Thursday, August 8, 2013

Writers write, Uke falls

What is beautiful?  You see eyes and lips curl to a smile at you, you melt.  You see and hear a little boy wave and say goodbye with a quivering voice, you cry a little.  You hear a voice read you a story, you become a child, you feel just laying on your back, stare at the passing clouds while you smell freshly cut grass, feel the cool breeze wash off the small specks of the mid-afternoon sun across your face, and just watch the lips talking to you, words spilling out like a tune.  You hike in the early evening darkness, you hold on to the end of the day, and wish it is the beginning and not the time to go part ways.  You lie on your bed, in the pitch-black night, and remember things you probably shouldn't, but you do.  You get up three o’clock in the morning and you write.  You write, you read, you think, and you write some more.  You shut your eyes to the world and go inward.  You dream and wake in the slow chilly morning and try to grasp at the slowly fading images in your mind and try to express them in words.  You write.  Writing is beautiful.

I am fortunate to be with people who are driven by expression, whether be from climbing, aikido, architecture, photography or writing.  My life is full of expressions.  To be allowed to feel all the extreme ends of each emotion that is possible in a lifetime is a divine gift I’ve leaned to accept in full humility.  Pain. Sadness. Joy. Loss. Anger. Fear. Confusion. Love.  Emotions drive the world I think.  Good stories are written with these.

I'm exuberant.  I'm excited.  I'm writing. It is now becoming another of my obsessions, to come up with the most beautiful story ever told.  It can be a story of mine, of somebody else's life, of fiction or of non-fiction.  It can be not the most happy one.  It can be not an entirely sad one either, but something that would leave marks and traces across people’s faces and hearts, in minds and in souls.  It will take months, even years, it may even be unending.  I do not mind.  I’ll keep writing.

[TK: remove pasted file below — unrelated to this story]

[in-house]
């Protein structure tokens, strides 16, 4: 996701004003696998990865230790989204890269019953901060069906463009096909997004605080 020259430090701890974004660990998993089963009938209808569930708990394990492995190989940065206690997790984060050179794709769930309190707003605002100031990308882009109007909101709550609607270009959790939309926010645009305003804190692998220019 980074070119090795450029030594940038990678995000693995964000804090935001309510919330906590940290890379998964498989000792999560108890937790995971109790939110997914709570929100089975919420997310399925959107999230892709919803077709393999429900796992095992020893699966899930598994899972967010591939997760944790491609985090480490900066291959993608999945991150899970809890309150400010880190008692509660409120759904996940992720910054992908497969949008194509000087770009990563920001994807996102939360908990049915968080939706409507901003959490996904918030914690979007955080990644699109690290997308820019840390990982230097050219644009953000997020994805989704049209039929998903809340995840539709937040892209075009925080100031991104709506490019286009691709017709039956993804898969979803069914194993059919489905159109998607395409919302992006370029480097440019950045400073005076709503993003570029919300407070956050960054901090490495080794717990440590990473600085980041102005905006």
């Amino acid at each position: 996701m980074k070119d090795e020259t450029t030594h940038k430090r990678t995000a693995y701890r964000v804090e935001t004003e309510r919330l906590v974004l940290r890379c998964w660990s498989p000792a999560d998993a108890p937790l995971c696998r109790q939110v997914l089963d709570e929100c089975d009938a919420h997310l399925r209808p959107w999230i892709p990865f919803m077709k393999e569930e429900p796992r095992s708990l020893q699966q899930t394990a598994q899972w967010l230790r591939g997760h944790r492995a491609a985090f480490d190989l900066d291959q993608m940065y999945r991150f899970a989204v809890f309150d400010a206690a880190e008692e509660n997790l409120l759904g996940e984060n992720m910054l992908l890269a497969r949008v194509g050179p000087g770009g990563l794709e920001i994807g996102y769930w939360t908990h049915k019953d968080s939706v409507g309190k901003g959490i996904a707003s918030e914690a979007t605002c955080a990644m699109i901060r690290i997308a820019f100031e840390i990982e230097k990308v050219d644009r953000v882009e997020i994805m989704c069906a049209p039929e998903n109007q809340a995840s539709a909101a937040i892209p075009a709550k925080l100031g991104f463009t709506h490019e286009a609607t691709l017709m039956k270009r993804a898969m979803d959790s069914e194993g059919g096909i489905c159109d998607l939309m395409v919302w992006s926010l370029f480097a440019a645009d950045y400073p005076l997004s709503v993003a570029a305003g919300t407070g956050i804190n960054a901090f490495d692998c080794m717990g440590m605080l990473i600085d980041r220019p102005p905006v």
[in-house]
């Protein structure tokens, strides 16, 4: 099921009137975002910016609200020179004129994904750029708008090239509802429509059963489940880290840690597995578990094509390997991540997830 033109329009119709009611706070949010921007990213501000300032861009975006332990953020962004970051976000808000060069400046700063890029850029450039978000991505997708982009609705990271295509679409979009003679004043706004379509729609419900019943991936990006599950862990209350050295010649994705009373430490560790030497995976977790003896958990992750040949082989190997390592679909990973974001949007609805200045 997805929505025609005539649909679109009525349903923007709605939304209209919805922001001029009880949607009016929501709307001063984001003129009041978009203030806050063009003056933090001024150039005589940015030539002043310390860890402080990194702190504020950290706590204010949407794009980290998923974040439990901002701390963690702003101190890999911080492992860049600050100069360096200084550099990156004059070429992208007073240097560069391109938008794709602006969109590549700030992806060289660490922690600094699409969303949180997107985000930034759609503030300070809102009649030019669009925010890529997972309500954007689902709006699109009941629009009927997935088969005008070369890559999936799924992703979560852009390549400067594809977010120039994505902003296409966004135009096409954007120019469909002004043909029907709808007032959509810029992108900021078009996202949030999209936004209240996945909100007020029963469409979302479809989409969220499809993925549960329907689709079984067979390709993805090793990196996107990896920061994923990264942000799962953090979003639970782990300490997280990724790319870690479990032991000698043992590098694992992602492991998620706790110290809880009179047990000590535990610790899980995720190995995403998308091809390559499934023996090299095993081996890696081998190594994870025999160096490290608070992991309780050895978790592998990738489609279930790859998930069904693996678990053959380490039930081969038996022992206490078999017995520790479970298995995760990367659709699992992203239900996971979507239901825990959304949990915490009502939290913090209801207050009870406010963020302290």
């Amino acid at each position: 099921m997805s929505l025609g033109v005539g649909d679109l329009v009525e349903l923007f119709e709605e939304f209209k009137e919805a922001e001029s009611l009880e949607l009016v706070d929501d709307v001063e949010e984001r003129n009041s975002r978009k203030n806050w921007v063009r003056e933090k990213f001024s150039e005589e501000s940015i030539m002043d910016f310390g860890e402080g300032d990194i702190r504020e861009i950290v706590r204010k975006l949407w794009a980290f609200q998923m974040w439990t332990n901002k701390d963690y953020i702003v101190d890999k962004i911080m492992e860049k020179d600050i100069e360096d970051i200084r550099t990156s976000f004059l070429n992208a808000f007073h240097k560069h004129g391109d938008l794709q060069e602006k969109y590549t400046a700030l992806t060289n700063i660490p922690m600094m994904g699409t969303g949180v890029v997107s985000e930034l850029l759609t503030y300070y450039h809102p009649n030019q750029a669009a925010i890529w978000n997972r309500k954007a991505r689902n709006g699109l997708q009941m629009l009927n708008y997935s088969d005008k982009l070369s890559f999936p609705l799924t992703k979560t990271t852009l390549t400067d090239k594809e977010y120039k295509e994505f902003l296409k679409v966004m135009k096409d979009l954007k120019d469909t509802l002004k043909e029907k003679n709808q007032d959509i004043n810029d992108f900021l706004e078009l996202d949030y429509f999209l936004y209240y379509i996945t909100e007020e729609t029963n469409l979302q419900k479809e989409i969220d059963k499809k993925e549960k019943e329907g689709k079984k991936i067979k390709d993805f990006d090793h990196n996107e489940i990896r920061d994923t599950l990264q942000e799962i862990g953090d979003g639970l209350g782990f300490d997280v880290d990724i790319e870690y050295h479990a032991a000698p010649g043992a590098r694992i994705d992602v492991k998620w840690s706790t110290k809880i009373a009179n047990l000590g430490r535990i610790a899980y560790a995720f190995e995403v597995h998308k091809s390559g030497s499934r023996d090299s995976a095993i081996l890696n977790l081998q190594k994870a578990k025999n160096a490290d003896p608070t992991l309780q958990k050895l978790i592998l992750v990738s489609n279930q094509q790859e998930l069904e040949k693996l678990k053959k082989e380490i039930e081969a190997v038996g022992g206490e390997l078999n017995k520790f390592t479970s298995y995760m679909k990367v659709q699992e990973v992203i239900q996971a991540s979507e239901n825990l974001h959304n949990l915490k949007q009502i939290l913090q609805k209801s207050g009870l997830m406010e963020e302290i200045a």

Writing is a freedom.  You are in a world where you can stuff all your dreams in and just hope.  You go to anywhere you want, feel any way you want, and see what no one else can see.

I am not alone.  Other people write.  Writing heals.  I think the most beautiful writing that can be done is the one that helps mend a little the broken edges and the cracks we all have in common.  Written words can be personal.  It can be shared.   It is better though to share, because people need people, and lives intersect through sharing.

I'm suddenly in the company of writers.  I love it.  To keep pace will not be easy.  I'm with PhD professors, creative writers, and philosophers. You know who you are.  Thank you for the hand.  Like guides, I'll follow where your light goes, but in the end we may head up different ways.  We all do have our own roads.  I’ll keep you company if you need me, and if you decide to keep me company, you will always be welcome.

I'm excited for the idea of the book, Professor Momok.  It is something to look forward to.  Doors continue to open and I look forward to each surprise every turn presents.

Here's a piece by Prixie Tan-Cruz, an Aikidoka, an English professor en-route to a PhD, an anime fan, and a wife to a quirky Chris who is also a freelance writer.  Prixie is a friend.  I am nage, she is uke, but in the coming yudansha exam, roles will switch and I'll be the one doing ukemi for her.